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First 'fast-freeze' IVF baby born

12th August 2008

Cardiff doctors have said that the first woman in Wales has given birth to a baby using a new kind of IVF which allows the embryo to be "fast-frozen".

Embryo

The new technique freezes an embryo using liquid nitrogen and lessens the danger of the embryo becoming damaged in the thawing process.

The couple, Ian and Rebecca Bloomer, had been trying to have a baby for seven years but Mrs Bloomer suffered from endometriosis.

The IVF clinic at the University Hospital of Wales, in Cardiff tried the new technique after conventional IVF did not succeed.

The method is known as "vitrification" and because it freezes embryos so quickly, it stops potentially damaging crystals forming during the freezing process.

The hospital started to offer the treatment in August last year. Lyndon Miles, head of embryology and andrology for IVF Wales, said "17 out of the 39 women offered the treatment so far had fallen pregnant and four of those were expecting twins".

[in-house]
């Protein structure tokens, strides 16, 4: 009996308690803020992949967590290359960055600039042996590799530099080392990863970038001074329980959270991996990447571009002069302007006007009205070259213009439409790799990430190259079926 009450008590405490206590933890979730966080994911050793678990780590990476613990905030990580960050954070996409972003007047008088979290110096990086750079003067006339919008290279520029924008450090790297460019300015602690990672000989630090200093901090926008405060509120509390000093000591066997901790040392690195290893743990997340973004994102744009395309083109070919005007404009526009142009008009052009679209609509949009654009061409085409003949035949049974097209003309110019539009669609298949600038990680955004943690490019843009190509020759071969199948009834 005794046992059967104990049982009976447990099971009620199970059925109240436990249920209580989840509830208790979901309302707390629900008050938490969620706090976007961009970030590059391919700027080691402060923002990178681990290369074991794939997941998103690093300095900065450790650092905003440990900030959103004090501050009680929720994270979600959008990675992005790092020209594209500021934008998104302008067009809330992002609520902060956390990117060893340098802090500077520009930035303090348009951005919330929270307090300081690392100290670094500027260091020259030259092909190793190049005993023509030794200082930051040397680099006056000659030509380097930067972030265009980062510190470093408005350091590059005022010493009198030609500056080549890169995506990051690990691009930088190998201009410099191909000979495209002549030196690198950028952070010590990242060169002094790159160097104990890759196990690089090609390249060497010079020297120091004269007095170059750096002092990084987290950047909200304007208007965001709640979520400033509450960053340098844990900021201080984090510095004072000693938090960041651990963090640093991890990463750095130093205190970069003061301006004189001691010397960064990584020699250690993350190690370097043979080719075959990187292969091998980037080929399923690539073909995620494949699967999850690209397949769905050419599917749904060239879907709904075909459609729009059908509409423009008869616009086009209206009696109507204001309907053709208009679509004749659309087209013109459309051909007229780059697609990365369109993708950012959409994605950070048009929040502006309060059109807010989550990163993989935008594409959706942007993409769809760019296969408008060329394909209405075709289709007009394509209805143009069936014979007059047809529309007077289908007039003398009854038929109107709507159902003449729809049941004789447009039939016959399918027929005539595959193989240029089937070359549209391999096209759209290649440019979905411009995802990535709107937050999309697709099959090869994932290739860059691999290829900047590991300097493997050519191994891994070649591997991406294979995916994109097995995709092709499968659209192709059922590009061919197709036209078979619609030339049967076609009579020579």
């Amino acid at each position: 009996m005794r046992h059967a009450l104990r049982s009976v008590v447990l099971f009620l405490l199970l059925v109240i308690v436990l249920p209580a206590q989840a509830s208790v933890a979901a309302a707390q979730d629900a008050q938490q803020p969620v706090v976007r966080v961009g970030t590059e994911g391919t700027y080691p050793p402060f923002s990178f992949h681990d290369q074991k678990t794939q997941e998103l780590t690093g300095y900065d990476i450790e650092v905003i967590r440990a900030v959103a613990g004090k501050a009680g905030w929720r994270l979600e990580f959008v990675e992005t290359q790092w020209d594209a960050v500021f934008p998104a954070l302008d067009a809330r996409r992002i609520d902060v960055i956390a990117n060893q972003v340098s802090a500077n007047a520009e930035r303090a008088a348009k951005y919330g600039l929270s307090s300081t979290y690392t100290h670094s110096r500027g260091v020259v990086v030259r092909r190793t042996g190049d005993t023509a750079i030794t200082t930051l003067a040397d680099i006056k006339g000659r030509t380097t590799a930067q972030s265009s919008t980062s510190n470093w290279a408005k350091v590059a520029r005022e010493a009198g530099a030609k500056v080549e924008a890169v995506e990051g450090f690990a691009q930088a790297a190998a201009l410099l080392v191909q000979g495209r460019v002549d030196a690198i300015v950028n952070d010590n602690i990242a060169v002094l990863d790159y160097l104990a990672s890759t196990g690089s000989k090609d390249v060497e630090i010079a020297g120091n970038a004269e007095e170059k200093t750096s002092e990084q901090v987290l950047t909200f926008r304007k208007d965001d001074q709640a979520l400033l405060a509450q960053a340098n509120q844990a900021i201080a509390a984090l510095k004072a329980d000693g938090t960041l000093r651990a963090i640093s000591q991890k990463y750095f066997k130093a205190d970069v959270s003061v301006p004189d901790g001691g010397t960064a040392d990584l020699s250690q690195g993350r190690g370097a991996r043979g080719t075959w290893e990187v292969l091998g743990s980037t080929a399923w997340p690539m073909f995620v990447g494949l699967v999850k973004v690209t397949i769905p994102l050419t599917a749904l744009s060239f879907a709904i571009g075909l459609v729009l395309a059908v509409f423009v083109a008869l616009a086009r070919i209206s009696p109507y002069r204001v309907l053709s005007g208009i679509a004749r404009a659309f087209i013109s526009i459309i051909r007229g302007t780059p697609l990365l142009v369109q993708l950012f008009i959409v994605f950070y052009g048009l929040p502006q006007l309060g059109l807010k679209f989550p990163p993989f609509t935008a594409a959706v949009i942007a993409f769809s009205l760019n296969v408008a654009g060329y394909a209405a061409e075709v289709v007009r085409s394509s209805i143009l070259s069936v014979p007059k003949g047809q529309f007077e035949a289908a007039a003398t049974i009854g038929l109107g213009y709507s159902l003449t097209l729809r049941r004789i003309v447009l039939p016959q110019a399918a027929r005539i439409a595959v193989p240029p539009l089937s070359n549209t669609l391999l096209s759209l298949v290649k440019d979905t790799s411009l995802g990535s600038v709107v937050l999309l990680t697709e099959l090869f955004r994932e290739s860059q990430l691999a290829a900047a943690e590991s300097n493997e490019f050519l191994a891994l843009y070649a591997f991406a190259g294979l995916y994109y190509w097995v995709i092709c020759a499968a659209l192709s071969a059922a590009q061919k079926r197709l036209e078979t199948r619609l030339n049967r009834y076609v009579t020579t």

He said that the technique could potentially help women who had received chemotherapy and wanted to try for a baby.

He said: "Vitrification differs from traditional cooling and storing techniques in that it allows instantaneous 'glass-like' solidification of eggs and embryos without the formation of ice crystals."

"In addition, since the introduction of the technique, our pregnancy rate has more than doubled compared to conventional freezing methods," Mr Miles added.

 

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